Occupation era letters found in Nebraska bookstore

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A used bookstore owner in York, Nebraska found more than 1000 pages of correspondence written by Elizabeth Ryan, a woman who lived in occupied Japan after World War 2. In letters to her family, Ryan wrote in detail about the daily lives of US service members in Kobe and Tokyo. She had been working as a court reporter for the inspector general of SCAP in Kobe at the age of 31. There were also 250 black-and-white photos.

Ryan wrote about how common venereal disease and juvenile delinquency were in occupied Japan. She also talked about how over 120 mixed-race babies were left at an orphanage in Yokohama, the result of affairs between US servicemen and Japanese women. An excerpt:

The social problem of VD —
one that is hush-hush at home and in polite civilized circles, is
common talk here. A unit is given a commendation when it goes for
several weeks without any new cases of VD. Can you imagine the Army requiring dance hall
hostesses be examined at the dispensary twice a week — to be sure they
are not infecting the boys?

Fascinating!

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5 thoughts on “Occupation era letters found in Nebraska bookstore

  1. In late 1946, my father, then a 19 year old Chinese-American, joined the US Army. Oddly enough, he joined to avoid being drafted. As he explained it, if you joined, you could select your term, but if you drafted, you were in the Army until you were released. He was sent overseas to join the Army of Occupation in Japan, serving as the Sergeant in charge of a bakery unit in Yokohama. I was recently able to scan pictures of him with the female civilian bakers that worked for him. I also have a picture of him with his two older brothers who served in the Army in the Pacific and were part of the Occupation. It is a fascinating and little-known period.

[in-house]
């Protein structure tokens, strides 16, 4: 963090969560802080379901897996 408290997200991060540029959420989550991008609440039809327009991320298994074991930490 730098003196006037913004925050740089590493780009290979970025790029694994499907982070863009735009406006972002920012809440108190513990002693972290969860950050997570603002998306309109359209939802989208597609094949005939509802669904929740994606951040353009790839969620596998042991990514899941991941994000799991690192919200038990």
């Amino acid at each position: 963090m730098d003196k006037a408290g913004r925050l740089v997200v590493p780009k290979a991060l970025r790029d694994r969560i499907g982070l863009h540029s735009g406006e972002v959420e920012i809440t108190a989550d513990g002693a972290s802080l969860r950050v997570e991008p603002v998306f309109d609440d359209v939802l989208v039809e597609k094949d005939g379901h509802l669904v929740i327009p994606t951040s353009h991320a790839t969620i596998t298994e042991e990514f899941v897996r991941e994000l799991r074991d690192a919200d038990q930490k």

2. Pretty amazing find! Hopefully it ends up in the hands of museum.
    On a related note, one wonders what happened to all those happa orphans… I’m sure their stories are probably at least book or movie worthy as well.

  3. The problems Elisabeth Ryan discusses in her books is very topical, especially juvenile delinquency. I’ve found her biography in rapidshare search engine http://rapid4me.com and I liked her. To my mind,these stories could be screened with great success.